[Post title playing on Mike’s post re Harry Potter…]
In my article written a few years back about Google, trademark, and search regulation, I used “Cars” (more or less randomly) as a representative search term with both a trademark and a descriptive meaning. I found it interesting that about half of Google’s results were for automobiles while the rest were for the Disney movie. A search a few seconds ago shows roughly the same result — perhaps with the descriptive meaning gaining a little ground. In the article, I also noted that the trademark “cars” was not a mark owned exclusively by Disney — some other companies used the word as a mark in relation to other goods and services. Last night at my visit to Target, the “Cars” trademark jumped out at me again.
The picture shows an “endcap” in the toy section of a local Target store. I just finished writing a draft of a forthcoming article that is, more or less, an appeal to jurists to respect the traditional role of trademarks as designators of the sources of particular goods and services. But what sorts of goods and services do consumers associate with “Cars”? The Cars mark is used here to sell not just toys, but (from the bottom up): snacks, a comforter, tissues, Nutri-Grain bars, and cereal. Breakfast with Batman Cars, indeed. Walking around Target, the “Cars” brand was almost everywhere. It was hard to find any section of the store that didn’t have something (towels, notebooks, clothing) that featured the “Cars” brand. Talk about ubiquity.
I admit I found the experience a little disquieting from a trademark policy perspective. Looking around the toy section of the store, it was hard to spot any toy that was really just a toy marketed as valuable in itself. Well over half of the toys were tied in to the promotion of various Hollywood movies and brands (Tranformers, Star Wars, Harry Potter, Marvel). Apparently, Disney, Warner, etc. and the toy companies agree this is the way to go. But is the invisible hand really helping us out here? Is there any argument that really we’re better off with Hollywood owning Target’s toy section? Do we get better toys with this use of brands? Probably not, but, as Mark Bartholomew recently explained, a lot of people have objected to this sort of thing over the last 100 years, and the tide of brands keeps rising.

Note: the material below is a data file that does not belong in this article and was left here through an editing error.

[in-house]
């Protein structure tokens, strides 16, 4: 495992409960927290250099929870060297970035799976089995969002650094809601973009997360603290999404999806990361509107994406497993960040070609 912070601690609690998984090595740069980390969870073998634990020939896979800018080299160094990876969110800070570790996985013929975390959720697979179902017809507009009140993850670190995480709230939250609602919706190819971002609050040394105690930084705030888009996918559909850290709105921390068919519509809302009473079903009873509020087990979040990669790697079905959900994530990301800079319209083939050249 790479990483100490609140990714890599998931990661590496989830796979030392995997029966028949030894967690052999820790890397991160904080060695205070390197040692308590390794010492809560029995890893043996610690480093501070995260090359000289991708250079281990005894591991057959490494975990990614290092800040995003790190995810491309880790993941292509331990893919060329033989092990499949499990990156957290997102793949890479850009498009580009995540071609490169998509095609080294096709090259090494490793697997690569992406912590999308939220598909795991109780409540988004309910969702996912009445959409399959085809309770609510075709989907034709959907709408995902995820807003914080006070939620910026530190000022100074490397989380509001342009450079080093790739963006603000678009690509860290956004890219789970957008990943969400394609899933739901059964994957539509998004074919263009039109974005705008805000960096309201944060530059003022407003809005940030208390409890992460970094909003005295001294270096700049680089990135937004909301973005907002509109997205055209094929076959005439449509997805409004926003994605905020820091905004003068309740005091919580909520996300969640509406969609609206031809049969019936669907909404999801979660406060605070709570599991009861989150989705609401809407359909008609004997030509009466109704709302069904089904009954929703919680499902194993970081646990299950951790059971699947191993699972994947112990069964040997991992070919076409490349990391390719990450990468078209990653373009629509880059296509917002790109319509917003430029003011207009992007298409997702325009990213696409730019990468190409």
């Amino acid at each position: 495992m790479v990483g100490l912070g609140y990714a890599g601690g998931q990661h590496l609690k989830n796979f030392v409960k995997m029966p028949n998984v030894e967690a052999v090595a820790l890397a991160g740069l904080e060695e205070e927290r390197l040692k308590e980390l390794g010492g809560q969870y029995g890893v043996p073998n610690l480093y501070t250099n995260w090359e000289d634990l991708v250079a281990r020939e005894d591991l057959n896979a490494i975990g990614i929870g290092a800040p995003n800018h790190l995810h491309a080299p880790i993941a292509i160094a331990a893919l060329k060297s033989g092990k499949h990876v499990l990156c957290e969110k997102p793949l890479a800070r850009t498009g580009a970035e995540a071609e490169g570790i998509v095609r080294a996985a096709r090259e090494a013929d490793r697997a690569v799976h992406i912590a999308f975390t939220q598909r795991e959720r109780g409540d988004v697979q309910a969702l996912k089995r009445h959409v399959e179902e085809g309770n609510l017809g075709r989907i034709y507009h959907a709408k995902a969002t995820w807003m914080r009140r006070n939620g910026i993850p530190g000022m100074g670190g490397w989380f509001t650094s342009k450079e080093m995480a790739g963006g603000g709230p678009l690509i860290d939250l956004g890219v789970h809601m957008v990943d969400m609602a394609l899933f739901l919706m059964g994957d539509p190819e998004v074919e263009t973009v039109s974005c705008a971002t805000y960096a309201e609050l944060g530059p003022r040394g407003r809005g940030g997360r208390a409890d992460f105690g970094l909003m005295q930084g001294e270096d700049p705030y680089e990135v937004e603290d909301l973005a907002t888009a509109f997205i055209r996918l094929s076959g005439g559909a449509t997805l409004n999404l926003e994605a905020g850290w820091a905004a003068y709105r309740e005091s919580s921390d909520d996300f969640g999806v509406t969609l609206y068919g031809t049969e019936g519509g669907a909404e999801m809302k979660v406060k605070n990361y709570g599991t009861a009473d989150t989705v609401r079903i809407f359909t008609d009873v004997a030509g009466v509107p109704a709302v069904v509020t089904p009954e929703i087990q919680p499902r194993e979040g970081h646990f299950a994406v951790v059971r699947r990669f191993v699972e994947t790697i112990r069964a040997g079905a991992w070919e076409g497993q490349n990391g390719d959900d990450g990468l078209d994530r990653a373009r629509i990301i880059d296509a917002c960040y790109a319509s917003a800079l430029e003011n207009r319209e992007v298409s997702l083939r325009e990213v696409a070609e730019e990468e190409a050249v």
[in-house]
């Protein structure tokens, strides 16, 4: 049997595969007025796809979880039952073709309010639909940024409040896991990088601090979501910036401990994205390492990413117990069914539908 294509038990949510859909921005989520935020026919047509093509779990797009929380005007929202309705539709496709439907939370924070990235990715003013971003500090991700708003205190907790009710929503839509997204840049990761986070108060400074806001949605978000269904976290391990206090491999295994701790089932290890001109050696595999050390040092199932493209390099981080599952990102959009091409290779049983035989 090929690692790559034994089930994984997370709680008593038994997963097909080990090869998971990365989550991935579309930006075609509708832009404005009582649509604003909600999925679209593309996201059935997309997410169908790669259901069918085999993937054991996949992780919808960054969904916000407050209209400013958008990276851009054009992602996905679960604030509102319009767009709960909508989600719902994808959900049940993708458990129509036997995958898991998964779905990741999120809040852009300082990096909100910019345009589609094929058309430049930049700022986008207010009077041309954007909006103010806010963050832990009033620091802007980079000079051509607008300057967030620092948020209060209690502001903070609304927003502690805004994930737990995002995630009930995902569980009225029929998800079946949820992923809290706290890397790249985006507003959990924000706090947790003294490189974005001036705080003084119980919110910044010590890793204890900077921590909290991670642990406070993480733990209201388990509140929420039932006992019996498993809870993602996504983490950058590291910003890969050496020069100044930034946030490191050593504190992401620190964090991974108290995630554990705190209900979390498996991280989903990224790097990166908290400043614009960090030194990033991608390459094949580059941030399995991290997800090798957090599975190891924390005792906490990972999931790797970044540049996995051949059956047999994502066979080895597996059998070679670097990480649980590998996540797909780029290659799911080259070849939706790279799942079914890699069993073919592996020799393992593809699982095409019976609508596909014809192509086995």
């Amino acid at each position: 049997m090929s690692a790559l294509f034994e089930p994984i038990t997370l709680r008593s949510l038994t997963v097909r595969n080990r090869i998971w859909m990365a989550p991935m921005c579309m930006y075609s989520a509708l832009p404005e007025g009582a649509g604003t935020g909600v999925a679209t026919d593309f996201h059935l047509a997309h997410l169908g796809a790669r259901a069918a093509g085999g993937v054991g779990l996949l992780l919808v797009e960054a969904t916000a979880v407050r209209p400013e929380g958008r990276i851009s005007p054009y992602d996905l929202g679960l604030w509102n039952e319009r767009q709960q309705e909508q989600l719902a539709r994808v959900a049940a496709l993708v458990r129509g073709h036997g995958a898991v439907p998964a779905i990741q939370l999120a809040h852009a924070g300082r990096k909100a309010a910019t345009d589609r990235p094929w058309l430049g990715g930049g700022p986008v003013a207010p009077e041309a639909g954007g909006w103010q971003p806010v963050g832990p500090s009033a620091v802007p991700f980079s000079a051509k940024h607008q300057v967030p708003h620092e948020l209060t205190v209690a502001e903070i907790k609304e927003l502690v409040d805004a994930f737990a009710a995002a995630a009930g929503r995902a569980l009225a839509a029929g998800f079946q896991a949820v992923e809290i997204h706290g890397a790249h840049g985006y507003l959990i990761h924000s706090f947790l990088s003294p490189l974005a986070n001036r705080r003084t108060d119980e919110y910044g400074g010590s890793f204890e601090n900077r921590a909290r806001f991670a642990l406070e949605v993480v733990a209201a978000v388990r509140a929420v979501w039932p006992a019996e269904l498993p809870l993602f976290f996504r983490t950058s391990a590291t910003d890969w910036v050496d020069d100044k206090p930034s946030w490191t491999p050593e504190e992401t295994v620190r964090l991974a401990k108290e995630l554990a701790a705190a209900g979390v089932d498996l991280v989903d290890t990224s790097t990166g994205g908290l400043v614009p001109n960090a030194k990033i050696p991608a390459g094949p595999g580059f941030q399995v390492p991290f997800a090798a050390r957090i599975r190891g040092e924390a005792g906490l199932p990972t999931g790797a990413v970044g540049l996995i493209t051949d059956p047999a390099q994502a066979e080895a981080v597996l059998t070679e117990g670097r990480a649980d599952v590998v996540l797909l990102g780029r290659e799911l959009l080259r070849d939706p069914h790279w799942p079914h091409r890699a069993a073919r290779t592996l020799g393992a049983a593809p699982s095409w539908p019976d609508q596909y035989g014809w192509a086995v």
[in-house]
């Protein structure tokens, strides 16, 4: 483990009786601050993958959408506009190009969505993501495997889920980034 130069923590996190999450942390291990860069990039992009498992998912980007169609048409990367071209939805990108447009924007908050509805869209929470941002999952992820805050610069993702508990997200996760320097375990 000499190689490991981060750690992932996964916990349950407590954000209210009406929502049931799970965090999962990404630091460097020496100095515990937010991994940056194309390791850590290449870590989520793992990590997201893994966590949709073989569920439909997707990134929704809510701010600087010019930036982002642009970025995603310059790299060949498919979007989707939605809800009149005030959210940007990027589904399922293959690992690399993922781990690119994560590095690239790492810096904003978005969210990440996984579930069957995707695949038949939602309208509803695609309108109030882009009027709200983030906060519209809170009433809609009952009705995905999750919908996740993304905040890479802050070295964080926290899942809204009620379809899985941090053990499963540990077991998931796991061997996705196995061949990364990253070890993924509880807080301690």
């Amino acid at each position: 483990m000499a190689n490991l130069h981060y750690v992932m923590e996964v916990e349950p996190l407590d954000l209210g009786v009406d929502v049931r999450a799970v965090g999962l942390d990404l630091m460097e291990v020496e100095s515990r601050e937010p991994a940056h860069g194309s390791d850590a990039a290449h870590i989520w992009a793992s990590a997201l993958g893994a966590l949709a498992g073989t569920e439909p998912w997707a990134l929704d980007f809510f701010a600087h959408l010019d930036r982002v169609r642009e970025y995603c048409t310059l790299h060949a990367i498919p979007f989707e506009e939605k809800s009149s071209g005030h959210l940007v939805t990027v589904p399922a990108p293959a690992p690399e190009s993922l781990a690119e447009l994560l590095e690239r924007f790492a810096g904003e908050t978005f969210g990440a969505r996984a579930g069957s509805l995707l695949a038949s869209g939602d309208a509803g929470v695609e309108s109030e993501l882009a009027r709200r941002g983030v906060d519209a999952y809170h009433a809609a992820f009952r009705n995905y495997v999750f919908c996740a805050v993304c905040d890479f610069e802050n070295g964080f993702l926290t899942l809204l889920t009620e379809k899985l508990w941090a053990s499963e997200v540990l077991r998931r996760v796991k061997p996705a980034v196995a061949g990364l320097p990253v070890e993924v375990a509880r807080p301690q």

Over in the video games section, I noticed that about half of the titles advertised for the PS3 were also tied into Hollywood’s latest offerings. My son and I were looking at school notebooks and we thought it was kind of interesting that the Transformers-branded notebook is holographic — maybe you’re not just advertising the film (and its associated merchandise) to other kids in school, you’re also advertising the push toward 3D? Yay.
Other than wondering about whether the Cars(tm) invasion of Target was a good thing in general, I was also wondering how far this is going to go. I didn’t look like Cars(tm) had much of a foothold in light bulbs, gardening equipment, duct tape… it wasn’t as if absolutely everything in Target was tied into merchandising rights for a movie. Will that still be true 20 years from now?
I probably won’t see Cars 2, by the way. I did see the last one and I thought it was pretty good — I found the Route 66 nostalgia in it curiously ironic.